Rediff - The BCCI had earlier scheduled the media briefing for 1800 IST, but it was later changed to 2100 IST as Ganguly had not yet reached Mumbai. It finally started at 2130 with Chappell and physio John Gloster addressing the gathering. Ganguly was conspicuous by his absence. In fact, while Chappell, Gloster, trainer Gregory Allen King and bio-mechanics expert Ian Frazer sported India blazers, Ganguly, who addressed the media at 10 pm, was surprisingly casually attired. And, needless to say, the India skipper did not even care to apologise for his unpunctuality.

    The umbrage
    Greg Chappell was definitely not pleased and he definitely did not try to hide his feelings about the whole thing. He was visibly upset and so was his support staff.
    The Hindu - Not for a moment was Chappell and the support staff cheerful. He even staged a walk-out, briefly, requesting Prof. Shetty to ask the posse of photographers and camera crew to move to the back of the room and to bring in a semblance of order. Thereafter Chappell's answers were curt.

    The redress
    There were quite a few reports about this and the BCCI had to make some sort of statement (some sort of redressal) about the fiasco. The BCCI secretary finally came out and finally said it.
    The Indian Express - "The board is not happy with the (casual) attitude of some players. We are seriously thinking how to set this right,” said Board secretary S K Nair. According to the board’s instructions to the players, they were scheduled to check into the hotel near the airport’s international terminal before mid-day, but some players arrived much later than that.

    The vindication
    The coach was not happy. Scathing reports were out. The BCCI had made its statement. Now someone had to make a case for the captain. Who better than the good old guys at Telegraph (aka the Ganguly camp). They always do know the real facts. Don't they?
    The Telegraph - It was learnt that captain Sourav Ganguly was not informed about a pre-departure press conference at 6 pm in Mumbai on Monday, so he planned accordingly and landed around 9 pm.

    So it was just a classic case of simple misinformation. Really? We get it now. It was much ado about nothing. Thanks for keeping us in the wake.

    Update - So, it was the wife.

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    Comprehending the "Event Symbol"

    Tuesday, August 23, 2005

    A "Blue Man Group" like guy (only that he is red) running with a bat in hand; a white ball about to drop on his head; three sticks and five palm leaves on a blue stamp like background - that is probably what got etched in my mind when I first saw the event symbol (for the ICC cricket world cup 2007). But apparently there is more to it.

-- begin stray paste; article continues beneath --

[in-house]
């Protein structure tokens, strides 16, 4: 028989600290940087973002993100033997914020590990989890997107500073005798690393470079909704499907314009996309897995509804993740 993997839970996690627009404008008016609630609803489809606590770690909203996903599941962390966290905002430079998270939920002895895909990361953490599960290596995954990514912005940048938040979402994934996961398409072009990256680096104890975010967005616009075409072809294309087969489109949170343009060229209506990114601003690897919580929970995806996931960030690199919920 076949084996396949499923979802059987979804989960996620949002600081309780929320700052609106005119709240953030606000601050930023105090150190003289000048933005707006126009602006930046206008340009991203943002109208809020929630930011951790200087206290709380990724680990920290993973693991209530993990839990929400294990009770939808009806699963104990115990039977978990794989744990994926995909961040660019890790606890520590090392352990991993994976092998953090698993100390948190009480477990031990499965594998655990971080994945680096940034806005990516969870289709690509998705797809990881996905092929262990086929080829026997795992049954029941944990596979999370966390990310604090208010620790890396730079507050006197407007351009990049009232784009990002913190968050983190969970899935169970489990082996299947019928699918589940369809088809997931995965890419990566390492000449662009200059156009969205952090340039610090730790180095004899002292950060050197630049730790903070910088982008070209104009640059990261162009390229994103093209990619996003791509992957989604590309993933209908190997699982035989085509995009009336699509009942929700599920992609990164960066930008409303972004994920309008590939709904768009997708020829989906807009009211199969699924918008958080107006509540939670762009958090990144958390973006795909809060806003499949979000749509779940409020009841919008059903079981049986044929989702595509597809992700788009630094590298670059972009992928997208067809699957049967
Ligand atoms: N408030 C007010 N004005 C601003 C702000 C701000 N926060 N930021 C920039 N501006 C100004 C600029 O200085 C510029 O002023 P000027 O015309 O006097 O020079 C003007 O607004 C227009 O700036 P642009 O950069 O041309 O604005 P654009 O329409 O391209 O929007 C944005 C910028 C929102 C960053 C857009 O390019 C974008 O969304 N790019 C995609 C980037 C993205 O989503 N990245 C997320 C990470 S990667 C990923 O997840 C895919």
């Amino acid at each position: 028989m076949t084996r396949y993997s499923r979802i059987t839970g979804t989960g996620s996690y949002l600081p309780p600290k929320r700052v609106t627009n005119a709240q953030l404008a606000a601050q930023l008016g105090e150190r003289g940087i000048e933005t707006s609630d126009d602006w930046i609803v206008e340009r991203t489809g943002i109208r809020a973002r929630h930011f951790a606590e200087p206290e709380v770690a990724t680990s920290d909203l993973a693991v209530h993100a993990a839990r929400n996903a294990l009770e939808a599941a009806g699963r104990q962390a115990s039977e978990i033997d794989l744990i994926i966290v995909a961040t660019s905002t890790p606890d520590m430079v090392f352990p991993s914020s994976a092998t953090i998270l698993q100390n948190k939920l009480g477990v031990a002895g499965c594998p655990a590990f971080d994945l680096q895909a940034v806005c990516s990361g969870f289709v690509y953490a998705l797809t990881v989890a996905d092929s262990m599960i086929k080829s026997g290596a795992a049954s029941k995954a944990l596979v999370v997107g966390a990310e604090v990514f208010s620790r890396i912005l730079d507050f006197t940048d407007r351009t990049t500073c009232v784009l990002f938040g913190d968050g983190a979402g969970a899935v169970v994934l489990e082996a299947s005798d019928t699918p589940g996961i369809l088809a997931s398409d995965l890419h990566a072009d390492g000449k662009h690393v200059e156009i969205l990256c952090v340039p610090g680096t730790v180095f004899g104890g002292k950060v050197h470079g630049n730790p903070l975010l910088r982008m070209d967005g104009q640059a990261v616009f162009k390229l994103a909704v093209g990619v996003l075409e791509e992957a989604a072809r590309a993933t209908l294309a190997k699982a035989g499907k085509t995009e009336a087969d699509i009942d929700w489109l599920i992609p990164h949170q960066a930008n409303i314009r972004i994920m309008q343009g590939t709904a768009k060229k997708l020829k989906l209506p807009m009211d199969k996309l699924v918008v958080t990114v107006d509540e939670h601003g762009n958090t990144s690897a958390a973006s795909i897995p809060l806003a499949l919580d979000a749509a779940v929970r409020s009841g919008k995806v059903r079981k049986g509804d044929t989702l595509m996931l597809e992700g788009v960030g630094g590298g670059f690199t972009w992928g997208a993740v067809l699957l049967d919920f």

It is a logo that expresses the joy and exuberance of cricketers and cricket fans worldwide, in a Caribbean setting. The vibrant red figure central to the logo captures the exuberant energy of dance and celebration. The colour red represents the passion that the fans both in the West Indies and around the world have for the game of cricket.
    The spirit of cricket and life in the Caribbean are shown through the close association of the core Cricket symbols of bat, ball and stumps, all presented in a palette of vibrant colours and shapes of symbols from the Caribbean.
    The positioning of the bat and ball are figurative elements of the palm tree forming the trunk and fruit. The vibrant green of the crown of the palm tree, and the azure blue which stands for the surrounding sky and seas are the backdrop in which this prestigious tournament will take place.

    Guess, you need some special skills to comprehend all that by just looking at the logo.


    Meet "Mello" - Mascot for the ICC Cricket World Cup 2007

    The theme for the selection - a zest for life, a life philosophy and the warmth of the people. The result - Mello : He’s in his teens—cheeky and curious and socially aware like so many young people today. Socially aware? Well, Notice the red ribbon that he is wearing? That is to show his support for the ICC/UNAIDS initiative.
    Through word play and further research a name was selected. Once a name was chosen the Mascot concept grew from there, neither an object, animal nor person but instead a youthful, friendly, contemporary character with bright eyes, a big smile and an abundance of personality.

    This is what the ICC official web site has to say about the mascot. (BTW, the official website for the world cup is http://www.cricketworldcup.com)

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    Second Best

    Suddenly, there's one thing that's holding this country together -- cricket. And it's fascinating being an Indian cricketer here at this time. Only some months back, we in India were talking about a resurrection and about being the second-best team in the world. There was hype, there was drama and we cricketers were on a high. At the moment, that's what's happening in cricket's mother country.